What a strange description. Hyperbole or an over reaction, maybe. I’ve been there on foot and driven thru there many times while in Dallas. I’d say it is most remarkable for being unremarkable. Maybe that strange vortex of negative energy is, you know, just the general vibe of Dallas and North Texas. Perhaps you were expecting something antiseptic like the white sepulchres of DC, so full of false piety.
Dealey seems like any other place in downtown Dallas to me. A place of whizzing cars where people go for business and get out of in a hurry, just like Mr Kennedy was trying to do. I *like* that it is what it is. You can love Dallas or hate it, or have mixed feelings about it. But Dealey as it is feels as if it fits the Dallas it was a part of in the early sixties, and is still a part of, however unglamorous or disorderly it seems to a rich sophisticated Beverlino.
On my first trips to Dallas in the 90s it was pretty cool to go thru East Dallas, Oak Cliff and other areas that still had a cool 50’s and early 60’s look (without trying to be retro) and try to imagine what it was like back then. It’s a shame so many parts of the city from that era have torn down the mid century style apartments and redeveloped them with colossal condo structures that make the neighborhoods unrecognizable from only a decade ago.
And I have never seen so many people in there as in your pictures. You must have picked a very busy day. Maybe Eryka Badu has sparked new interest in the place with her stripping video.
Now that tacky 6th floor museum, or whatever it’s called.. that’s another story.
Hello Mr. Barnat and Mr. Hoff
As a native citizen and current college student of Dallas, I appreciate your concern for Dealey Plaza and its place in our city and our collective American history.
I would like to point out a few things to you that might help you in your future analysis, in no particular order,
1. Dealey Plaza is not the JFK memorial. That memorial actually sits behind the Old Red Courthouse and is an interesting modern structure. Dealey plaza was a product of New Deal public works initiatives. By your pictures, it doesn’t appear that you made your way to the actual memorial.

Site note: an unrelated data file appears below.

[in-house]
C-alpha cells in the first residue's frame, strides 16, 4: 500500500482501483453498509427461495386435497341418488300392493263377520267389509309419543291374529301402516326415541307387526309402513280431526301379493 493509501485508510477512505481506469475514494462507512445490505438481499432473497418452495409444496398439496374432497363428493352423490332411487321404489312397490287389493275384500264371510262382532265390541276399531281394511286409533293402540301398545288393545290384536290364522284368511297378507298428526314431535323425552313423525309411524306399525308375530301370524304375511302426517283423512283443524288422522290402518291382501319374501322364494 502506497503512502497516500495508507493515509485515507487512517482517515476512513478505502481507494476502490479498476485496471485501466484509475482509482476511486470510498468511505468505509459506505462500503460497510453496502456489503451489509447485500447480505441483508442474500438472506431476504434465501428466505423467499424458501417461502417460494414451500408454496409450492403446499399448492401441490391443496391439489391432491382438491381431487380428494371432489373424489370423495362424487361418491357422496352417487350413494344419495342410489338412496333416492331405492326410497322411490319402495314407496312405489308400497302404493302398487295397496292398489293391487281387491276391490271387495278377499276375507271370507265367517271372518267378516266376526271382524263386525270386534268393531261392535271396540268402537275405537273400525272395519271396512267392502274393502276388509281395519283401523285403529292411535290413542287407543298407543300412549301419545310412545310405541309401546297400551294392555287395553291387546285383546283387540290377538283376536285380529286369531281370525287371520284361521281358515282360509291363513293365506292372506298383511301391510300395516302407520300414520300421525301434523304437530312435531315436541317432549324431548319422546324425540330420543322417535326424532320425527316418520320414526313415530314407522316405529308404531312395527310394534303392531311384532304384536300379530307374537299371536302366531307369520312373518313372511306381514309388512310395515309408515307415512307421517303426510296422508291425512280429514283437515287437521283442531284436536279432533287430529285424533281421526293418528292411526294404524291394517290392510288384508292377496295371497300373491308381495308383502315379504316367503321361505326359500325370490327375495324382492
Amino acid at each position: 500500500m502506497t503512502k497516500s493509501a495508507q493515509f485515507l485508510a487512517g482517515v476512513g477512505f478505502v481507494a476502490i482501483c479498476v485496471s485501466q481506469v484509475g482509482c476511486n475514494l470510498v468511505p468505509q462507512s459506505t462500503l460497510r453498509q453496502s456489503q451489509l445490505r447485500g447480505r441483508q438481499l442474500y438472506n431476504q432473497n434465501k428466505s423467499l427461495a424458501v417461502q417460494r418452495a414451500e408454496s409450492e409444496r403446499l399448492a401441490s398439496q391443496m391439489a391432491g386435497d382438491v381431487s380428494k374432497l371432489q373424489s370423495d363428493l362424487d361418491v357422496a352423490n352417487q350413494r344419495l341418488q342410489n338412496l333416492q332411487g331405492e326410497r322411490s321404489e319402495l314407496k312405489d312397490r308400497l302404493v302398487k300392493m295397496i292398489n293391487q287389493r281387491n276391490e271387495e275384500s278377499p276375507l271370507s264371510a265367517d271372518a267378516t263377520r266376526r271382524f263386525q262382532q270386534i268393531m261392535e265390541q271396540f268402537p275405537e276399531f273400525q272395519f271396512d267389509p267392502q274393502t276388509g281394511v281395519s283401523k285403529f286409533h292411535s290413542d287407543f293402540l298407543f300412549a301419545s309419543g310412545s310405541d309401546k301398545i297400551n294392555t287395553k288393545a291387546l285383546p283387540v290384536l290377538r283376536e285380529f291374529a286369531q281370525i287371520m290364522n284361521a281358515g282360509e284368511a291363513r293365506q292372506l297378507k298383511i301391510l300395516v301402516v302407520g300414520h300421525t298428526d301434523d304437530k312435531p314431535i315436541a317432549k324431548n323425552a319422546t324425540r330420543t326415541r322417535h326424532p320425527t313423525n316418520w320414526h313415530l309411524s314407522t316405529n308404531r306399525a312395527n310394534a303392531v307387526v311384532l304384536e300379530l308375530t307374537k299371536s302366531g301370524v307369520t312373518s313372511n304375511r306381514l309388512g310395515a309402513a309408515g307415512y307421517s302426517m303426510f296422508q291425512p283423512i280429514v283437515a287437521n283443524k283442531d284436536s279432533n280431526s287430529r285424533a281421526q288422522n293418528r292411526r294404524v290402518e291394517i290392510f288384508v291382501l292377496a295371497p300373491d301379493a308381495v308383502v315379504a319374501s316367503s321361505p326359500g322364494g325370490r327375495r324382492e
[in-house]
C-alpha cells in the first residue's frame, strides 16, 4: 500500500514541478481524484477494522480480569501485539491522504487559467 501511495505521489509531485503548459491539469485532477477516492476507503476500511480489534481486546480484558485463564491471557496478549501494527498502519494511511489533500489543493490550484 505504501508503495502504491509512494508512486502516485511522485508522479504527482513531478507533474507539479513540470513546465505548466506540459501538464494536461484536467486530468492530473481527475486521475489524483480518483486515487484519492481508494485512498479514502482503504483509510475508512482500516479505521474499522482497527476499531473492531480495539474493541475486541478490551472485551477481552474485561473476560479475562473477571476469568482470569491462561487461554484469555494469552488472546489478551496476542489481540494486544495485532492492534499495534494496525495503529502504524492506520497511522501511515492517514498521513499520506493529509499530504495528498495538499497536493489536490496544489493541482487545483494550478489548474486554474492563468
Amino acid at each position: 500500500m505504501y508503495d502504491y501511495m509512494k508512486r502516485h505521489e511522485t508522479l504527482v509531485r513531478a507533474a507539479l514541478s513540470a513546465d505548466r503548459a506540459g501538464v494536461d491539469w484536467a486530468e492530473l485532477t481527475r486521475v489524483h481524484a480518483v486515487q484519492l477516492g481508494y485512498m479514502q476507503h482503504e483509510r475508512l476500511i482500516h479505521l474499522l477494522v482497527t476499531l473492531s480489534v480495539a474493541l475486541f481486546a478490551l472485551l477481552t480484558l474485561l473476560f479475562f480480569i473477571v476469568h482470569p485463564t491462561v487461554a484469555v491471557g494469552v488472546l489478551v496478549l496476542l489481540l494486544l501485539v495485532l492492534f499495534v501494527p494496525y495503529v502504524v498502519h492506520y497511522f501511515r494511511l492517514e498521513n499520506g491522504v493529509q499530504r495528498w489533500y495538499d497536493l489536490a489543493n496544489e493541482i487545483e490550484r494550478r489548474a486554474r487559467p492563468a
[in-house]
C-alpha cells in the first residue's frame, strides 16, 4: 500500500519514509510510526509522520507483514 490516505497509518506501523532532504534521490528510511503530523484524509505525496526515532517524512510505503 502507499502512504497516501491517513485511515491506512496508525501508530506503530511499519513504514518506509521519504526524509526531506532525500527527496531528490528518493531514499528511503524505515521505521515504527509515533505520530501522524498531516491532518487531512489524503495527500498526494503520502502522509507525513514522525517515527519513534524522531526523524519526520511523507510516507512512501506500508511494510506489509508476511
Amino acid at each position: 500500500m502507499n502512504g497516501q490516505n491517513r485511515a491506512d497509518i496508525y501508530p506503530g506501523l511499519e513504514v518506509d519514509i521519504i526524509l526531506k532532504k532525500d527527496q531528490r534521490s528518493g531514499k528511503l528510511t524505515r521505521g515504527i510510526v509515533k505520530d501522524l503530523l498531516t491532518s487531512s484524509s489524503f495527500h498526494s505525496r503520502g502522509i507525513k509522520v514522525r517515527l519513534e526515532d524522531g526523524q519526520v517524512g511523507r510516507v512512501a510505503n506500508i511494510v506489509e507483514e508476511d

2. JFK’s visit to Dallas was supposed to be a grand “coming out” party for Dallas as the city gained momentum and status within the United States. For MANY years afterwards, and by some even still today, Dallas is known as “the city Kennedy got shot in”. You would be wrong to judge us so quick in our “forgetfulness”. In fact, our community memory wants to forget the events of that day, at least, forget that they happened in our city, that we might be blamed for the decisions of any number of individuals (see point 5 and 6). Very little has been done to preserve the site. *In fact, the building the museum is housed in was set to be demolished several years ago, but the city decided to rent out several floors for office space to save the building.
3. No state or federal funding goes to maintaining the JFK museum and. It is operated entirely by a privately funded non-profit. ***As for the grounds, Dealey Plaza and surrounding areas are considered a National Landmark, and, according to their website, is in “good condition”. If you have a problem with the upkeep, I guess I would try taking it up with them. See: http://tps.cr.nps.gov/nhl/detail.cfm?ResourceId=2164&ResourceType=District
4. The famous “triple-underpass” is still a very crucial artery into and out of the city. Though it was the site of a horrible crime, it is still our city, and we choose to try to move forward rather than be frozen. However, in addition to preserving the triple underpass structure (yes a landmark, so not much you can change there) all the surrounding buildings have been preserved, and would look much like it did in the 60’s
5. Your alluded implication of LHO as the man who did the crime is rather under-researched. In fact, the Museum directors would tell you that they do not state any conclusion as to who did it. You’ll note in the diorama display case in the museum (left over from FBI investigations) there is a coil of string sitting next to the miniature limo model. That string initially connected from car to window of the building, but the Museum realized it was creating to firm of an idea of what happened (when it really has never been proven).